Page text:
6. Healthy Food Giveaways. We can educate our patients on proper nutrition, recommend they drink a lot of water after a treatment and/or suggest that they go out and buy specific foods and/or supplements but the likelihood that they will actually follow our advice and go drink a bunch of water or buy quinoa or chia seeds can be slim to none with many patients. What I like to do is have what I call “healthy food giveaways” in my office. I believe that if our patients have a taste of what we are recommending they are more likely to go out and buy it for themselves. A few simple and fairly inexpensive healthy food giveaways are:
a. Chia Seeds. I have a large bag of organic chia seeds in my office along with small zip lock baggies. I can send a patient home with a “sample” of chia seeds to try. I can also place some chia seeds in a water bottle while they are getting their treatment and send them home with chia seeds in water. For flavor I sometimes add an Emergen-C pack to the water-chia combo. Once they try chia seeds and like them, they are more likely to go buy them for themselves and receive the super benefit of having more Omega 3’s and fiber in their diet.
b. Emergen-C and Mineral Supplement Packets. I always have a few of these in the office. They are great to send patients home with or even have them drink while they are in the office. These cost about $0.30 when you buy a box.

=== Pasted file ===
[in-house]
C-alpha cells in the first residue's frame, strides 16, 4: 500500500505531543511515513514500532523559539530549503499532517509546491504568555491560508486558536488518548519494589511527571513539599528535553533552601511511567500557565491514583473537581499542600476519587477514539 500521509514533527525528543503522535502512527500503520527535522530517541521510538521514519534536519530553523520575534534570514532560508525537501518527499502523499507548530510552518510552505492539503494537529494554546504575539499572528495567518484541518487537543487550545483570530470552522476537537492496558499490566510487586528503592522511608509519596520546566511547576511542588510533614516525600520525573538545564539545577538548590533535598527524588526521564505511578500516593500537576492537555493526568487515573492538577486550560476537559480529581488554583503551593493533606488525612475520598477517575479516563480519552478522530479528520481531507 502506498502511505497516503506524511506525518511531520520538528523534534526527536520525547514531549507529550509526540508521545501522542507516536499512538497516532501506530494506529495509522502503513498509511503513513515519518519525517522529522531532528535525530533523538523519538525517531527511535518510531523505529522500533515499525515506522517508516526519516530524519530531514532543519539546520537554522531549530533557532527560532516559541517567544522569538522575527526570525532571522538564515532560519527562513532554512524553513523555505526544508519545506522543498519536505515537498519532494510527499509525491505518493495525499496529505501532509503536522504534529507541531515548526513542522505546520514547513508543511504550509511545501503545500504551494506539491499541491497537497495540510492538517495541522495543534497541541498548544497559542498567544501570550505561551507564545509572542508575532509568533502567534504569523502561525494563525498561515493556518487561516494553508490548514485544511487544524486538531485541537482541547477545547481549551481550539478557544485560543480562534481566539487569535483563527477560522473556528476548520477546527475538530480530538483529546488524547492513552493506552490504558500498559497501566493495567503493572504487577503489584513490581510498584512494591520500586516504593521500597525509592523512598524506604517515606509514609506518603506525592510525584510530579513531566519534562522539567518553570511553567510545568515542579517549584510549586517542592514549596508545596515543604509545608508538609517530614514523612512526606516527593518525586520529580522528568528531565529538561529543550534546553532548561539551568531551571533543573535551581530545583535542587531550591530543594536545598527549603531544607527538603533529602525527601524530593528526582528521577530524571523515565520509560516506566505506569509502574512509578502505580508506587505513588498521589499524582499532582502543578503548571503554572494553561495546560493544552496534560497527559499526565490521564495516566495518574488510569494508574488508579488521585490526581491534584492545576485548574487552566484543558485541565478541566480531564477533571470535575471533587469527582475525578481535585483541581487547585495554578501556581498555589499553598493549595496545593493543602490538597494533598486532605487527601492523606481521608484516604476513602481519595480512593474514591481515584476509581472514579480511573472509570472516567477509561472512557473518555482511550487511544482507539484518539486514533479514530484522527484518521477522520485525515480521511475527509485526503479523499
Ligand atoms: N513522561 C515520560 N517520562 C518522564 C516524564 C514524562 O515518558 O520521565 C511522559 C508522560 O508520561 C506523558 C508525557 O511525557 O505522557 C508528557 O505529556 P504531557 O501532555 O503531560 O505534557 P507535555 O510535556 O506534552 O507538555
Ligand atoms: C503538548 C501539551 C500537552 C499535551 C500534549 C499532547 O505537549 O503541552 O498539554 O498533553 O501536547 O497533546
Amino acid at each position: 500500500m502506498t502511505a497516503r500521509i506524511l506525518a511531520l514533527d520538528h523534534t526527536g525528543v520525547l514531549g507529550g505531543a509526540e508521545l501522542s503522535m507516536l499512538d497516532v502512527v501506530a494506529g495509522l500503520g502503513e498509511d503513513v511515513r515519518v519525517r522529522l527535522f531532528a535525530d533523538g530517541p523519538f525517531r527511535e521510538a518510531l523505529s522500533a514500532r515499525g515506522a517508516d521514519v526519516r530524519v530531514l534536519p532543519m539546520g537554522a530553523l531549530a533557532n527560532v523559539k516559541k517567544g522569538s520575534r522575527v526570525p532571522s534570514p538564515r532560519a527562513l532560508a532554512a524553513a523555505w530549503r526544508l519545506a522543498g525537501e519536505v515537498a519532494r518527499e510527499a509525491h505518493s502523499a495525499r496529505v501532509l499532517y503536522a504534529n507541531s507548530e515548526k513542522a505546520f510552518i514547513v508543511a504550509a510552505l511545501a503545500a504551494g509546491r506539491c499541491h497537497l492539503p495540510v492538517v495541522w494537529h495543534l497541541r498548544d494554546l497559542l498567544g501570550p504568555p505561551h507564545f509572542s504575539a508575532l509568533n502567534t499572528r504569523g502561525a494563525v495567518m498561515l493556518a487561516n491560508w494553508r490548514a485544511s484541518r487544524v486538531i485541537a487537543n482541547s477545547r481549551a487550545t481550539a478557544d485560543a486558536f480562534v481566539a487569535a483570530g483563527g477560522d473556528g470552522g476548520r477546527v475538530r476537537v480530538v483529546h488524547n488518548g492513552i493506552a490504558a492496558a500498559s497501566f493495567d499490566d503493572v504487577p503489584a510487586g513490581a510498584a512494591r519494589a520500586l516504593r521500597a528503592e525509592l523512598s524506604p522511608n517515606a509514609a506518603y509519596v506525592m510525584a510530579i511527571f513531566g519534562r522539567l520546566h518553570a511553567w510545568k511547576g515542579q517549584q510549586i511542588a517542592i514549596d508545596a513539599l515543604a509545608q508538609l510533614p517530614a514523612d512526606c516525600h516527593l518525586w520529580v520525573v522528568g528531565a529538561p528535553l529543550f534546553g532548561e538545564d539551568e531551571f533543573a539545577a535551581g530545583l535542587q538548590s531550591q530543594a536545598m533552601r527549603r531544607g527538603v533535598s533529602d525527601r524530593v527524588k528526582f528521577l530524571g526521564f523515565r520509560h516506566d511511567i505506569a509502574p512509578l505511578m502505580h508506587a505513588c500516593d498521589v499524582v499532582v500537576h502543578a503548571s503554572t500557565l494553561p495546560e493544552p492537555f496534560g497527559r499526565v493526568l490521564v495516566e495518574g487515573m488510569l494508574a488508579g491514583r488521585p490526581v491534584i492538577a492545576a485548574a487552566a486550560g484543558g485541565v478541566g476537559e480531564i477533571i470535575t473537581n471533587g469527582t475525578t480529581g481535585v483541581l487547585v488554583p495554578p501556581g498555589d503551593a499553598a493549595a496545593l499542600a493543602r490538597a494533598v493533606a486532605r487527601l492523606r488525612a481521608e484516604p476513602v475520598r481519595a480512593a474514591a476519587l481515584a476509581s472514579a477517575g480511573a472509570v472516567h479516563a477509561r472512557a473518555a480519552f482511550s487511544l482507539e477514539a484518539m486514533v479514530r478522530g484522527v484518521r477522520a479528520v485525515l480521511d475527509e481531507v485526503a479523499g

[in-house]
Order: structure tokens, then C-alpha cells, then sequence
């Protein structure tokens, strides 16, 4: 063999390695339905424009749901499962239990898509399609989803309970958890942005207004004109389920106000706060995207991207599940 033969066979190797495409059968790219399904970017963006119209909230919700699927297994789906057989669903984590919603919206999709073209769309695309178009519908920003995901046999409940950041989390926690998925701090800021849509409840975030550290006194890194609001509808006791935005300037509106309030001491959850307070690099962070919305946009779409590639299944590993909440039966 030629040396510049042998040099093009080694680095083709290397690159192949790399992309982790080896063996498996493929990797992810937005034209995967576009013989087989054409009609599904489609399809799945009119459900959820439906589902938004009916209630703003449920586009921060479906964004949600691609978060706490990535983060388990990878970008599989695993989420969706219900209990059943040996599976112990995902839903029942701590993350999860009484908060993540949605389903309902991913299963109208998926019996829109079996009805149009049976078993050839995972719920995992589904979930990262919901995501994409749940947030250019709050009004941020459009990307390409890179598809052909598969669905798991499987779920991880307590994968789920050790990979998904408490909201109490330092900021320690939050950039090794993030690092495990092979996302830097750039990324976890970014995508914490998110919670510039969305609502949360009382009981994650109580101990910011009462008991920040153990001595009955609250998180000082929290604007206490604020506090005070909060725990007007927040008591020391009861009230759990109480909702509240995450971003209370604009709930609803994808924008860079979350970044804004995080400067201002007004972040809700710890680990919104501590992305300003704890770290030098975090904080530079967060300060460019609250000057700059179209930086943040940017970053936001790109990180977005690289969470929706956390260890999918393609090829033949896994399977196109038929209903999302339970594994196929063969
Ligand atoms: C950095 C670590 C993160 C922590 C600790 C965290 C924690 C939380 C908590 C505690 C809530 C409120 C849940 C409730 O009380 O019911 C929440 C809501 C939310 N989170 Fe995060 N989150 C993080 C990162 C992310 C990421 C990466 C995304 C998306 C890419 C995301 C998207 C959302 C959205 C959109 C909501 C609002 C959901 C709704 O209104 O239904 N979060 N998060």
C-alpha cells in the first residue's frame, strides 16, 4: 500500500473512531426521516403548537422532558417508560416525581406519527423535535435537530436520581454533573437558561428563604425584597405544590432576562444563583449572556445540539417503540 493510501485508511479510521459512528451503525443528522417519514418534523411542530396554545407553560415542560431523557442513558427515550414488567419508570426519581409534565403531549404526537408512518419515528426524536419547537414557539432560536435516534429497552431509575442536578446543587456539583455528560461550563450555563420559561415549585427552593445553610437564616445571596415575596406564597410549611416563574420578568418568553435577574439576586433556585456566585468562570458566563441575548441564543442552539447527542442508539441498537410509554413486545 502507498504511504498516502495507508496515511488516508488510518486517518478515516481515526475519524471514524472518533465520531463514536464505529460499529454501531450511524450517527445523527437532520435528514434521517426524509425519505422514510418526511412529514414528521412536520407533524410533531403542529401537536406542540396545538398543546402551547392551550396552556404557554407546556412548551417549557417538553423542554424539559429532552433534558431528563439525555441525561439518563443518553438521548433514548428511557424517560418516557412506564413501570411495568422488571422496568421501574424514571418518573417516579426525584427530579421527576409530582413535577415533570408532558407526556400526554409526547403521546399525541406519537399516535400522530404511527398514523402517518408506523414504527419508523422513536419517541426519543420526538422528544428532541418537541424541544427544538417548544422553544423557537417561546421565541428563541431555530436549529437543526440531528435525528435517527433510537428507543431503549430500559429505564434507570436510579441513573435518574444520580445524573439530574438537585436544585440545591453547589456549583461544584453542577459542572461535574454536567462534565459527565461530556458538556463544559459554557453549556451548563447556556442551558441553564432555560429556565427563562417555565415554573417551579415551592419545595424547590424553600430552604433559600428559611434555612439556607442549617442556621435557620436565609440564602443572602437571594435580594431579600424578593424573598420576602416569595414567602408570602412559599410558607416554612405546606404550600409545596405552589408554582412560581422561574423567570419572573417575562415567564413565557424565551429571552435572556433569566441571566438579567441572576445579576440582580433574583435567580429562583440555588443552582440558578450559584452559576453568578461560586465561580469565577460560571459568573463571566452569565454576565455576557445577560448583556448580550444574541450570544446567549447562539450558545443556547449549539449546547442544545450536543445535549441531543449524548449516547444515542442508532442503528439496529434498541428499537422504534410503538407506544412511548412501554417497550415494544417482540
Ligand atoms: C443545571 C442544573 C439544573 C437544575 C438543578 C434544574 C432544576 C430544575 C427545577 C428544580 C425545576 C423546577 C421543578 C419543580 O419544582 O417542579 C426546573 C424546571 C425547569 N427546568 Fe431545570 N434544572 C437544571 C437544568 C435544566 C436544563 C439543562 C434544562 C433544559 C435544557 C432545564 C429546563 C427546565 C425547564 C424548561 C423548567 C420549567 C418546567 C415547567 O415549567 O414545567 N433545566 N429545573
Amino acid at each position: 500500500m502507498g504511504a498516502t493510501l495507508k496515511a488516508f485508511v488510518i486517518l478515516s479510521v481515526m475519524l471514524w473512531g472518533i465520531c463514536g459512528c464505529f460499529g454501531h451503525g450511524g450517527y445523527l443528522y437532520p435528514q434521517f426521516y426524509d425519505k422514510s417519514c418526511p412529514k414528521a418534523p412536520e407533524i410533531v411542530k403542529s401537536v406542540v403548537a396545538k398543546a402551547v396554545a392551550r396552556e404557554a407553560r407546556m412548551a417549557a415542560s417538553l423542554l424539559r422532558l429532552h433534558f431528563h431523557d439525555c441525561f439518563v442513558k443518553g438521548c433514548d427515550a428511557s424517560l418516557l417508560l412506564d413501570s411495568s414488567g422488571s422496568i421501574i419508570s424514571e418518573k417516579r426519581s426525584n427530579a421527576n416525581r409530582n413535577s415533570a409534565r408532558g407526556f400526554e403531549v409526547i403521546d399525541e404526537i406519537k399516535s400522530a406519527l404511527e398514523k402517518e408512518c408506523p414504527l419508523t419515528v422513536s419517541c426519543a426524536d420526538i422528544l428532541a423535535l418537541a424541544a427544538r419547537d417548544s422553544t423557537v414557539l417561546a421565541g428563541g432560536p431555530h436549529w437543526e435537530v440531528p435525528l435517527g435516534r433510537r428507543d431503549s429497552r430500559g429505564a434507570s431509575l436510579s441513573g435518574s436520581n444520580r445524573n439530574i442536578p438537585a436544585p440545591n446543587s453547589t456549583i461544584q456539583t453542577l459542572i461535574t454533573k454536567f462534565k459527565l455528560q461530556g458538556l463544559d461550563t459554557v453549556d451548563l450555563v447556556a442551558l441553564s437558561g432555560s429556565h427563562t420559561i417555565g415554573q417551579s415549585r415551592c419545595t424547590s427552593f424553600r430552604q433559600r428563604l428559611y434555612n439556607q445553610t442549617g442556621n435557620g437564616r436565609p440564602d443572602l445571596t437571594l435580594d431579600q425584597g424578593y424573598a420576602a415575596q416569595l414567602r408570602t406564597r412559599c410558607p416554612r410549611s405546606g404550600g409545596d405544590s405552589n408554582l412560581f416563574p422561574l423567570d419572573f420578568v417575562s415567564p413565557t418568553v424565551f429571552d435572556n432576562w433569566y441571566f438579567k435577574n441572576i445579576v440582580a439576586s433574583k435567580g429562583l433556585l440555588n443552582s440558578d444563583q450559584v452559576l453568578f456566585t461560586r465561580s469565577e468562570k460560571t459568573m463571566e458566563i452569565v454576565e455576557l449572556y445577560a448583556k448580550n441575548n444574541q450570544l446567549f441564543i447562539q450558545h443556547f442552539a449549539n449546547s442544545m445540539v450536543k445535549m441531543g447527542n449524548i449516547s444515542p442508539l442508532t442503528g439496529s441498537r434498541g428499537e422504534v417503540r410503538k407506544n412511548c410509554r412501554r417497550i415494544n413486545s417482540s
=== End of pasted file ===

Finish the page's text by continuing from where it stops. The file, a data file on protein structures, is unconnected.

c. Bottled Water. In addition to a larger water dispenser I like to have single bottled water for patients to take home after treatment, especially after receiving cupping. That way I know they are getting hydrated and flushing out toxins.
d. Go Qi Berries. Like the chia seeds I give little zip lock baggies of Go Qi berries to patients and tell them to try them by adding to hot water, tea or oatmeal. Sometimes I even steep some berries in hot water while they are getting treated and send them home with puffed up Go Qi Berries in warm water. This is a great Blood tonic and way to get your patients to try them.
e. Raw Gan Cao – These are great for the onset of external attacks, slight sore throat or just feeling a bit “out of it”. Gan Cao is so harmonizing and mild that I have little sealed baggies of Gan Cao that I will give to patients and tell them to steep the sticks in hot water and sip throughout the day, making sure to re-fill the mug of hot water and re-use the same sticks for a few steeps. You can also steep some Gan Cao in hot water while they are getting treated and have them go home sipping it.
f. Healthy Fast Food. I have single serving bags of anti-oxidant trail mix (Trader Joes brand). The mix just includes almonds (Vitamin E), Walnuts (great brain food and Omega 3’s), cranberries (antioxidant). These are perfect for patients who consume a lot of junk food. You can introduce them to a more healthy type of fast food for busy, eating on-the-go lifestyles.
Well, there are just six ideas. However, the possibilities to enhance your treatments and keep them fresh and more exciting are nearly endless. I didn’t even begin to explore ideas like adding sacred geometry or simple Qi Gong postures to your treatments.